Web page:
Don't confuse the driver package being updated with the actual driver being updated. The actually driver for the GPU itself stops getting updates after a few years, normally 1-2 years after a new arch is released. The package which includes things like fixes for games and bugs in software gets updated for much longer but won't improve the efficiency of the driver itself.

                Originally posted by eydee View Post
                Ti even before launch? What if any of the 9 competitors releases something that's a lot faster? Do they do TitTi? Titan Xt Ti?
                The die is already massive and clocks are as high as they can push them. They are using 12nm compared to AMD who are using 7nm. It doesn't matter anyway because gamers don't buy AMD GPUs even when they are better so AMD has given up on trying to please gamers.

                Comment


                • #38
                  Originally posted by coder View Post
                  Not any more:

                  https://www.phoronix.com/scan.php?pa...Fermi-Mainline

                  We can only hope they'll begin releasing details on Maxwell, when they decide to drop it, so at least the open source Nouveau driver can fully support it.
                  Yeah that's saddening, was still a good 8 year (9 if you count critical security updates) but it's sad the world today is all about milking customers than providing actual quality.

                  Comment


                  • #39
                    Originally posted by hoohoo View Post
                    How much does it weigh?
                    1273 grams for the RTX 2080 Ti. (https://www.computerbase.de/2018-09/...-2080-ti-test/)

                    Comment


                    • #40
                      Originally posted by oleid View Post


                      My experience is a little different. I worked in my physics department at university as system administrator. We had many linux machines with elder Nvidia GPUs. The oldest ones were from 7000 and 8000 series. At that time, they were only supported by the legacy drivers. Which had known bugs on modern compositing desktops, which didn't get fixed. And drawing issues with GTK. We ended up dropping lots of those cards and switching to later ones to be able to use a non-legacy driver.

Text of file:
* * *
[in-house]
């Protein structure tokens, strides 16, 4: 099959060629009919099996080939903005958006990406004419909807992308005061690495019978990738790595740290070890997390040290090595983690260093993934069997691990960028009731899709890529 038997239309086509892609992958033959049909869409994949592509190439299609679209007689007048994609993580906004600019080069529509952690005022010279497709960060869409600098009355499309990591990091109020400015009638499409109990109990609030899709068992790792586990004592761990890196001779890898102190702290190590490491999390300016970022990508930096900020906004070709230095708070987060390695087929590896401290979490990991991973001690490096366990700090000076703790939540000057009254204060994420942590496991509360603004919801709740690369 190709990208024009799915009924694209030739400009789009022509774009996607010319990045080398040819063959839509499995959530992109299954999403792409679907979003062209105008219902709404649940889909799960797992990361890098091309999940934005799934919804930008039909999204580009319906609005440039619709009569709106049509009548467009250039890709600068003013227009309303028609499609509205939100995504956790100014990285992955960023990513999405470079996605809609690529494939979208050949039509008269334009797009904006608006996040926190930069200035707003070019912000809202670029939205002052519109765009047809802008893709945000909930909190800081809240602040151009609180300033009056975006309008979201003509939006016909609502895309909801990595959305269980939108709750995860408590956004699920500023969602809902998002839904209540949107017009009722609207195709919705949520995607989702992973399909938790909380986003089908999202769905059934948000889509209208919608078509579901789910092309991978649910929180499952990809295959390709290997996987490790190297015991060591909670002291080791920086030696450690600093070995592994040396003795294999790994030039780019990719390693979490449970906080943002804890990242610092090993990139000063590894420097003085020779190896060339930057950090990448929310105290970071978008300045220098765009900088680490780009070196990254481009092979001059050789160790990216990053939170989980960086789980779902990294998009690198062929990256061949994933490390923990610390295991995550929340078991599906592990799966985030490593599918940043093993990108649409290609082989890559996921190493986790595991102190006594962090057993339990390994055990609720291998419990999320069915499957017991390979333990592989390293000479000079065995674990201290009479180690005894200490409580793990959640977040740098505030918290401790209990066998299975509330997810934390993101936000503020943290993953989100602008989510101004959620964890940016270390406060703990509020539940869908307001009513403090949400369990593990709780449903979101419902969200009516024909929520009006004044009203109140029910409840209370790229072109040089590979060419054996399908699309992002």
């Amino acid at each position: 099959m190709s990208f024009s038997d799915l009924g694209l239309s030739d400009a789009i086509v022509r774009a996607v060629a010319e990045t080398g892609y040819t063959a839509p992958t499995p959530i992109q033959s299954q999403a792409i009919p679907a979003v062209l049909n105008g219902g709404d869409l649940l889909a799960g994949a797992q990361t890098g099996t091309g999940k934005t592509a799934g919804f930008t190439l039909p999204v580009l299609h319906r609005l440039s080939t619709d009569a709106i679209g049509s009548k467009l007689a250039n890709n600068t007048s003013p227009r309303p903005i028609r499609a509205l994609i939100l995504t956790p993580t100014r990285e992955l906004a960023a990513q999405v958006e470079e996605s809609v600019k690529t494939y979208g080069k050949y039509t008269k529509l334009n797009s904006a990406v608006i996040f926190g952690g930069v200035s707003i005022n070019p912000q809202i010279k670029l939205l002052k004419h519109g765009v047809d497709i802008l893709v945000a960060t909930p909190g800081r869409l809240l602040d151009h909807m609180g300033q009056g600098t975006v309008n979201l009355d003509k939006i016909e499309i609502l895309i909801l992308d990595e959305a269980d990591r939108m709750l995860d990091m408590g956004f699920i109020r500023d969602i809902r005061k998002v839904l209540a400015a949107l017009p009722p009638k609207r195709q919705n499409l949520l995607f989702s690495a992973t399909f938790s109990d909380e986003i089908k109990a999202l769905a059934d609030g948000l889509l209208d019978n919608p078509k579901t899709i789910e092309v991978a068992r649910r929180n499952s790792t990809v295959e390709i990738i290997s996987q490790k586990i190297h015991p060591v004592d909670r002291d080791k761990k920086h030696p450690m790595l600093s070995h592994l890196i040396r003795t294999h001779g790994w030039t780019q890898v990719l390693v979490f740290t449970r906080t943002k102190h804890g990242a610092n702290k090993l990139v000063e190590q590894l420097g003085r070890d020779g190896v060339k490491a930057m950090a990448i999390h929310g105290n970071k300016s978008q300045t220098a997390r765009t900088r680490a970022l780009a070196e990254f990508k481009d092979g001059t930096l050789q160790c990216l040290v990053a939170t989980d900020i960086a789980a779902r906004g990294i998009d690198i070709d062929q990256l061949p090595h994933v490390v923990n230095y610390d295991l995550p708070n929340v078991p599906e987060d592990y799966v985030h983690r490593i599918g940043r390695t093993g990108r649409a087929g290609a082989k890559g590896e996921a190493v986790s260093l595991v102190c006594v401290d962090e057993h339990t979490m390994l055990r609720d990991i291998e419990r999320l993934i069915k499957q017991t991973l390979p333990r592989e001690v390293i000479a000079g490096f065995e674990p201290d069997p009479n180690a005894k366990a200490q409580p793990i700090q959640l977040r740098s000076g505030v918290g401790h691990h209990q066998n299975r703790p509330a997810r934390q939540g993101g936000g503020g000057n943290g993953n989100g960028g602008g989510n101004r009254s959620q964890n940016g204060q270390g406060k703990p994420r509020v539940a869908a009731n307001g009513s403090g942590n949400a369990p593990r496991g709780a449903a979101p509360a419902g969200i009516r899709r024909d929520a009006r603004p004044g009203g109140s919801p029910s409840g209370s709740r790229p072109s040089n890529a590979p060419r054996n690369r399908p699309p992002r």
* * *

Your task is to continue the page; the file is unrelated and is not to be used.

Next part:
While it's nice to be „supported” for 10 years, it's worth little, if there is no support. Open source drivers are the way to go.
                      Well I don't know about that Hardware combination..
                      What I can say its that a 8400GS from last decade is still supported on Cuda toolkit 6.5, and it still compiles, on kernel 9.8 on Current Debian Stable.
                      If you want I can sent you the procedures...

                      Of course, it needs "some love", before it work, but at the end works like a charm on a c2d on pcie1.1.
                      A GTX 1080 also works on a c2d with Cuda toolkit 9.1, and with 9.2, on pcie1.1(This ones ... you don't even need jujitsu skills, its PnP ) .

                      This are things that I know, because I used to deal with some hardware, and we still have some "forgotten machines" from older times, getting dust, and we were getting them to provide stats and so, and I made this tests about 1 month ago, it was like a deja-vu, going back 10 years...
                      With Graphics and Cuda working OK, of course 8400GS is SM 1.1 not much software support nowadays SM1.1 arch..

                      But, I do want OpenSource Drivers to Support my cards too.

                      Comment

                      Working...
                      X